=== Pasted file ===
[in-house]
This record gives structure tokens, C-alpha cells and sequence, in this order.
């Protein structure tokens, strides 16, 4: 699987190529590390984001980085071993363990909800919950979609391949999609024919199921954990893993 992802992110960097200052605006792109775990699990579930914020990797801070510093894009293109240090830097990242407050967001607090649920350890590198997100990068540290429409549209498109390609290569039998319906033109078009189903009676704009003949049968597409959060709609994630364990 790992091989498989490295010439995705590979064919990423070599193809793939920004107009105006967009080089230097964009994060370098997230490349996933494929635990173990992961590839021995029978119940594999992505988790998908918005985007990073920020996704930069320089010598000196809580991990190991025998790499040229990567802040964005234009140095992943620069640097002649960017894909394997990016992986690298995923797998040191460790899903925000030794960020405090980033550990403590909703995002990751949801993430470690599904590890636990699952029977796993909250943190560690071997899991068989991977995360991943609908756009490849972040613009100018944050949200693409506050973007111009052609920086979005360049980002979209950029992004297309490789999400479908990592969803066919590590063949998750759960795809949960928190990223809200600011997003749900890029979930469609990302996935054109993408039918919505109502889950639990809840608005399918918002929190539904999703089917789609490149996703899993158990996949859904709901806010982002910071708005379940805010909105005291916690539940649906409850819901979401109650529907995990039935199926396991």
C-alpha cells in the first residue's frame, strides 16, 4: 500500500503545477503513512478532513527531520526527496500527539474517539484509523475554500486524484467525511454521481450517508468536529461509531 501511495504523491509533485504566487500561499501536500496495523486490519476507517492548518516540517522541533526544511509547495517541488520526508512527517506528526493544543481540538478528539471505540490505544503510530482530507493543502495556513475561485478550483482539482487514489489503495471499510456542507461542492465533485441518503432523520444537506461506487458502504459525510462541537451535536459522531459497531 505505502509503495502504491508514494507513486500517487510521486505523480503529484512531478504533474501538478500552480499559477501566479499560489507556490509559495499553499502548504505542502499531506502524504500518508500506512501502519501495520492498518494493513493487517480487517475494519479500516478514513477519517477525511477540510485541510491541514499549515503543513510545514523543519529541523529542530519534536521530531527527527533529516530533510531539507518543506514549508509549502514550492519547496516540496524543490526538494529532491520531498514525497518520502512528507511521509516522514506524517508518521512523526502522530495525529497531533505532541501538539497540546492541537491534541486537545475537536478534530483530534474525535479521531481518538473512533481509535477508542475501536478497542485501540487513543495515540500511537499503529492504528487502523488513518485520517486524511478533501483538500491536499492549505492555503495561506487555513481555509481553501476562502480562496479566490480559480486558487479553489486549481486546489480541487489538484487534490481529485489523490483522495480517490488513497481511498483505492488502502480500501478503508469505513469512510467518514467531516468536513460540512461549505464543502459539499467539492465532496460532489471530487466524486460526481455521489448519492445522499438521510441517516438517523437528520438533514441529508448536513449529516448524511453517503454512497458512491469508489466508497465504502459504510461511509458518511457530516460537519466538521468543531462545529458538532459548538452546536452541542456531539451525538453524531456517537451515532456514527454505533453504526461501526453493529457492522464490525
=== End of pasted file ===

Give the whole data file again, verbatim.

[in-house]
This record gives structure tokens, C-alpha cells and sequence, in this order.
């Protein structure tokens, strides 16, 4: 699987190529590390984001980085071993363990909800919950979609391949999609024919199921954990893993 992802992110960097200052605006792109775990699990579930914020990797801070510093894009293109240090830097990242407050967001607090649920350890590198997100990068540290429409549209498109390609290569039998319906033109078009189903009676704009003949049968597409959060709609994630364990 790992091989498989490295010439995705590979064919990423070599193809793939920004107009105006967009080089230097964009994060370098997230490349996933494929635990173990992961590839021995029978119940594999992505988790998908918005985007990073920020996704930069320089010598000196809580991990190991025998790499040229990567802040964005234009140095992943620069640097002649960017894909394997990016992986690298995923797998040191460790899903925000030794960020405090980033550990403590909703995002990751949801993430470690599904590890636990699952029977796993909250943190560690071997899991068989991977995360991943609908756009490849972040613009100018944050949200693409506050973007111009052609920086979005360049980002979209950029992004297309490789999400479908990592969803066919590590063949998750759960795809949960928190990223809200600011997003749900890029979930469609990302996935054109993408039918919505109502889950639990809840608005399918918002929190539904999703089917789609490149996703899993158990996949859904709901806010982002910071708005379940805010909105005291916690539940649906409850819901979401109650529907995990039935199926396991």
C-alpha cells in the first residue's frame, strides 16, 4: 500500500503545477503513512478532513527531520526527496500527539474517539484509523475554500486524484467525511454521481450517508468536529461509531 501511495504523491509533485504566487500561499501536500496495523486490519476507517492548518516540517522541533526544511509547495517541488520526508512527517506528526493544543481540538478528539471505540490505544503510530482530507493543502495556513475561485478550483482539482487514489489503495471499510456542507461542492465533485441518503432523520444537506461506487458502504459525510462541537451535536459522531459497531 505505502509503495502504491508514494507513486500517487510521486505523480503529484512531478504533474501538478500552480499559477501566479499560489507556490509559495499553499502548504505542502499531506502524504500518508500506512501502519501495520492498518494493513493487517480487517475494519479500516478514513477519517477525511477540510485541510491541514499549515503543513510545514523543519529541523529542530519534536521530531527527527533529516530533510531539507518543506514549508509549502514550492519547496516540496524543490526538494529532491520531498514525497518520502512528507511521509516522514506524517508518521512523526502522530495525529497531533505532541501538539497540546492541537491534541486537545475537536478534530483530534474525535479521531481518538473512533481509535477508542475501536478497542485501540487513543495515540500511537499503529492504528487502523488513518485520517486524511478533501483538500491536499492549505492555503495561506487555513481555509481553501476562502480562496479566490480559480486558487479553489486549481486546489480541487489538484487534490481529485489523490483522495480517490488513497481511498483505492488502502480500501478503508469505513469512510467518514467531516468536513460540512461549505464543502459539499467539492465532496460532489471530487466524486460526481455521489448519492445522499438521510441517516438517523437528520438533514441529508448536513449529516448524511453517503454512497458512491469508489466508497465504502459504510461511509458518511457530516460537519466538521468543531462545529458538532459548538452546536452541542456531539451525538453524531456517537451515532456514527454505533453504526461501526453493529457492522464490525